Posted Aug 24, 2015 by Martin Armstrong
This three-month rout in equities is scaring the hell out of everyone. It has changed the view that the Fed will not raise rates, which has sent the dollar lower in what appears to be the bubble in government, particularly in Europe. The bells are ringing this Monday across world markets with a 9% nosedive in Chinese shares that sent the major commodities into a panicked tailspin, along with a sharp drop in the dollar as investors try to figure out where to run now.
European stocks opened more than 3% down following a nosedive in Asian equities, which dropped to new three-year lows. The three-month long rout in Chinese equities has sent a panic wave around the globe. The typical flight to quality that we have warned was necessary is underway. Safe-haven government bonds are being pushed higher as widespread fears now grip the headlines touting a China-led global economic slowdown/meltdown.
The headlines have been portraying China as if it were in a bull market, if not some sort of bullish Phase Transition, instead of a reaction rally which was steep because it fell so sharply in just one year. The major high has always remained 2007, so it is hard to see how people thought China was somehow holding up the world economy. We are seeing a dollar decline in Japan and Europe, which are precisely the two places we need the dollar to drop the most to further deflation in those economies to push them over the edge.
The markets, which are indeed panicking, were obviously surprised since they never looked at the charts to begin with. Had they been objective just once, they would have seen there was no new high in Shanghai, but merely a reaction rally.
Nonetheless, things are starting look like the Asian financial crisis of 1997 with emerging markets tumbling. Speculators are selling assets that seem the most vulnerable that are commodity based in this deflationary trend. Tokyo has plummeted, as the fallout from a Chinese slowdown has become the Asian flu in Japan.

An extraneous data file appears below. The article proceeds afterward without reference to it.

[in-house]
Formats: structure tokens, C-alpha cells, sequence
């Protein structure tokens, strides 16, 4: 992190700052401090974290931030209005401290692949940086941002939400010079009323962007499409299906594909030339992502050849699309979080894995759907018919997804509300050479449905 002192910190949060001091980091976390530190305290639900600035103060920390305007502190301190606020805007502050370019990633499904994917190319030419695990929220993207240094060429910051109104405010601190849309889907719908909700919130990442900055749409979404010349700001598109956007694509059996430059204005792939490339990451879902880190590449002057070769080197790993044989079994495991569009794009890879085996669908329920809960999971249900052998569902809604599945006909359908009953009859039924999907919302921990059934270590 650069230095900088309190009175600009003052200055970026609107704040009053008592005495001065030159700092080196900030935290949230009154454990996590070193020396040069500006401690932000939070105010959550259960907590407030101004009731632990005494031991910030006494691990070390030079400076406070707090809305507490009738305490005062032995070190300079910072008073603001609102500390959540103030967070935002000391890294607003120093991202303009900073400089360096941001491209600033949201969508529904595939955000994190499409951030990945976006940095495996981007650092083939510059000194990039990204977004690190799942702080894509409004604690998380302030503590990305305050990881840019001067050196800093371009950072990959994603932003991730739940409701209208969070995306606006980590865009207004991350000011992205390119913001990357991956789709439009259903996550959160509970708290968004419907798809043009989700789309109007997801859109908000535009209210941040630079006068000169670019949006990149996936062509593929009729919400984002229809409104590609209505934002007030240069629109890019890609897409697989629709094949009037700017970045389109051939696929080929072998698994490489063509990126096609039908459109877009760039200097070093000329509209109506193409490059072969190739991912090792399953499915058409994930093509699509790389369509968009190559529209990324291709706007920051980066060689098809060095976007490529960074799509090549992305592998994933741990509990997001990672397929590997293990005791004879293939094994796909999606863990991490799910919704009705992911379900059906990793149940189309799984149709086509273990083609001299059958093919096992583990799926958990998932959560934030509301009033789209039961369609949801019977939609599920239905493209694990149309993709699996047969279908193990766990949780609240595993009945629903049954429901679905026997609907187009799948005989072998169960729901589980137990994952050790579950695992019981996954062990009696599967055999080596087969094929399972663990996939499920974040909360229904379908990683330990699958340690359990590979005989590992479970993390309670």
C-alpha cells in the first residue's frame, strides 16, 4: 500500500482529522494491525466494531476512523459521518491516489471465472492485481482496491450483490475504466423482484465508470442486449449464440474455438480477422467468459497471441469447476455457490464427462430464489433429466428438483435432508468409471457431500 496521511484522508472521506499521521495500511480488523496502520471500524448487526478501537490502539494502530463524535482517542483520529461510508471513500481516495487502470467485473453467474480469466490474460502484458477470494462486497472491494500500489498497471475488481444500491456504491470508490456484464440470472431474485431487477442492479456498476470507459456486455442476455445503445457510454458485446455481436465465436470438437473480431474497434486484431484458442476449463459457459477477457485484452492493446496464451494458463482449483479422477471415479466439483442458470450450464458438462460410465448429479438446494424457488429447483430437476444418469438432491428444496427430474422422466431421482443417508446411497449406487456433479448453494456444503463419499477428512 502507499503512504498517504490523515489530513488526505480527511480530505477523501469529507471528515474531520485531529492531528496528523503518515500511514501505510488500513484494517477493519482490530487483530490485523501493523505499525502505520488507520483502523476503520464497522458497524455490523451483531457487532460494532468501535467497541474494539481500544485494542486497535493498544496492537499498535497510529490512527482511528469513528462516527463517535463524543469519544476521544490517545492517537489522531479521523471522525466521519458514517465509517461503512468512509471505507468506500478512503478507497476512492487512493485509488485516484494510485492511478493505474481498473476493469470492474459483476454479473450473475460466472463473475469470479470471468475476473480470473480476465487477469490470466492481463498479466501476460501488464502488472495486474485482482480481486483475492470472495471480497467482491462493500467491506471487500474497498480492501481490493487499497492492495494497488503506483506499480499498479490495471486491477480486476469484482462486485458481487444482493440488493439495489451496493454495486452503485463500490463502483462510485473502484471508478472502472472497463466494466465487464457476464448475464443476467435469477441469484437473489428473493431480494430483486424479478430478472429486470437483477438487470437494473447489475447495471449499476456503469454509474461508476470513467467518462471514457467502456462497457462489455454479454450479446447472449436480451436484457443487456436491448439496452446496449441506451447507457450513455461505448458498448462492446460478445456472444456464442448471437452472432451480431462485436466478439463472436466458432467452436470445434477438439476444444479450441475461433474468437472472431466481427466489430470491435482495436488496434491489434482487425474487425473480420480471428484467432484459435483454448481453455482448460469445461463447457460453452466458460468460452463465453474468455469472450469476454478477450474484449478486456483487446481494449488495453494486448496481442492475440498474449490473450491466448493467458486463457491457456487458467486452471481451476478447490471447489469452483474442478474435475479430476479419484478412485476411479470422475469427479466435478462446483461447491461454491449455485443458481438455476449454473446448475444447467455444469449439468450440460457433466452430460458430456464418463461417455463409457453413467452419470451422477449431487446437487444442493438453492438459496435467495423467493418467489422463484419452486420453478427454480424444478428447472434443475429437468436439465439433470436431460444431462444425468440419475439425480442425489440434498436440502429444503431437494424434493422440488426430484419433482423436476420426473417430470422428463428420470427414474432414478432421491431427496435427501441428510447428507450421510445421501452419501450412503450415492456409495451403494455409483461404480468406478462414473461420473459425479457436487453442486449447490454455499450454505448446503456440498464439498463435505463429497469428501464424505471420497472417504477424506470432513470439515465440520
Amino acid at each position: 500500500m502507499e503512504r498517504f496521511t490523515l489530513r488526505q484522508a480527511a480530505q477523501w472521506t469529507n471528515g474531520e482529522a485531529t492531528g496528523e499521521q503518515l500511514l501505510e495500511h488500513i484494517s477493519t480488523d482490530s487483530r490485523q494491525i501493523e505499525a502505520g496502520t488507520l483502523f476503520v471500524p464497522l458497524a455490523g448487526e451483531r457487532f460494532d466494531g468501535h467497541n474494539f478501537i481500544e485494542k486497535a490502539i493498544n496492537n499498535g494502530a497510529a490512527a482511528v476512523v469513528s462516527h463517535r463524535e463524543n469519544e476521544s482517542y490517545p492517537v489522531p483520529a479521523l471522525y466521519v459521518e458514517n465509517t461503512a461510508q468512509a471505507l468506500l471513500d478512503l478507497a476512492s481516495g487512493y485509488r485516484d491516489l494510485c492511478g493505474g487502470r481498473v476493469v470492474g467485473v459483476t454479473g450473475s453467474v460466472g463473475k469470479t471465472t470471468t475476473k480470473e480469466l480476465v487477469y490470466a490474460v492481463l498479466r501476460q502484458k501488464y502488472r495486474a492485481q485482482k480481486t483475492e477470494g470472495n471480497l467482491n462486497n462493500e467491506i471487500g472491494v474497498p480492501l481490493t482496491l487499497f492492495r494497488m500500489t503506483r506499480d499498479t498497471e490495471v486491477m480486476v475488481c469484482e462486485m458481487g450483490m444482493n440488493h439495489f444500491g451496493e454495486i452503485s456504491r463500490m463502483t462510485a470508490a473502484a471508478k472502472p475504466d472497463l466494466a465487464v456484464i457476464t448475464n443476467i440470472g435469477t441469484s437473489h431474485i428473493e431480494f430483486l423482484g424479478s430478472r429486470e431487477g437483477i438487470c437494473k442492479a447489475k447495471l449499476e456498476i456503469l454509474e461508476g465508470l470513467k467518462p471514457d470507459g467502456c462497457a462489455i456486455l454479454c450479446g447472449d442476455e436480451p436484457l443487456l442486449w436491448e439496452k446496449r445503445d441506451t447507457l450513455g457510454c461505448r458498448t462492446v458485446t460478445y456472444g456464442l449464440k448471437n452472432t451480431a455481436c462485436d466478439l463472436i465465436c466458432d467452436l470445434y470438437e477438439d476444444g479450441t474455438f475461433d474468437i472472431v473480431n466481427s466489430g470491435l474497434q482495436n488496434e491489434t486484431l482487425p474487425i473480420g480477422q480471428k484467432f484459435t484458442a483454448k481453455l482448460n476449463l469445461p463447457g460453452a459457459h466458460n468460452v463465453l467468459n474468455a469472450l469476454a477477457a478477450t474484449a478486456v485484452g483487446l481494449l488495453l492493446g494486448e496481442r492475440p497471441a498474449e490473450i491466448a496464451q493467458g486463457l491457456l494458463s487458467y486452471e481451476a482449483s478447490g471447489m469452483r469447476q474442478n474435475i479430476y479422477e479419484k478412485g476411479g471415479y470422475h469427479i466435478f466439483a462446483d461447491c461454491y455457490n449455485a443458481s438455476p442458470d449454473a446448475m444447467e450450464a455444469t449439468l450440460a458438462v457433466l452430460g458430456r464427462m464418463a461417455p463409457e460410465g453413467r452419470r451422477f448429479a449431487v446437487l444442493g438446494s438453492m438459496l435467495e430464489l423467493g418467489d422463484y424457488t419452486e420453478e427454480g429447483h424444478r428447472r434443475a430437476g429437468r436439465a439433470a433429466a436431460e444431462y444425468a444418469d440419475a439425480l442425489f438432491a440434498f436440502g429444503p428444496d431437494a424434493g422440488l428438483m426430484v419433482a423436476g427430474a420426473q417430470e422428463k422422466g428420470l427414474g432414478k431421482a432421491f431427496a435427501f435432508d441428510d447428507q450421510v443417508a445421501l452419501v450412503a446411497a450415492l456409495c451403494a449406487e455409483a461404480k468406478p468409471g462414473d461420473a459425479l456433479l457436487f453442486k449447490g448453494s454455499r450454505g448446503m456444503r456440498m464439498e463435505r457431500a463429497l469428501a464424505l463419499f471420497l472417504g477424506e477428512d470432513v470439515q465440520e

With serious doubts now emerging about the likelihood of a U.S. interest rate rise this year, the dollar has dropped primarily against the yen and the euro. The Australian dollar also tanked to six-year lows and many emerging market currencies plunged as well. The Australian share market is viewed as being as tied to China, and thus is being treated as a commodity based currency, sending European capital fleeing down under and rushing back to the euro. We can see the All Ords has turned negative on our Energy models ahead of most other markets.
The S&P 500 Cash has critical support at the 195559 and 195137 levels. Beneath that, support is scaled in at 194465, 192825, 190600, and then a gap is big down to 181435. We need a weekly closing below 195137 to keep the market under pressure.
Commodity markets are imploding as Brent and U.S. crude oil futures hit 6 ½-year lows as concerns about a global supply glut add to worries over a potentially weakening demand from China. With Iran coming back online, we are still expecting oil to fall to test the key support in the $31–$35 range. The base metals are also getting hit with copper down 2.5% on the LME (London Metal Exchange), hitting a 6-year low of $4,920 a tonne. Nickel has fallen by 4.5% to its lowest since 2009 at $9,730 a tonne. All of this seems to be lining up for the turn in the ECM.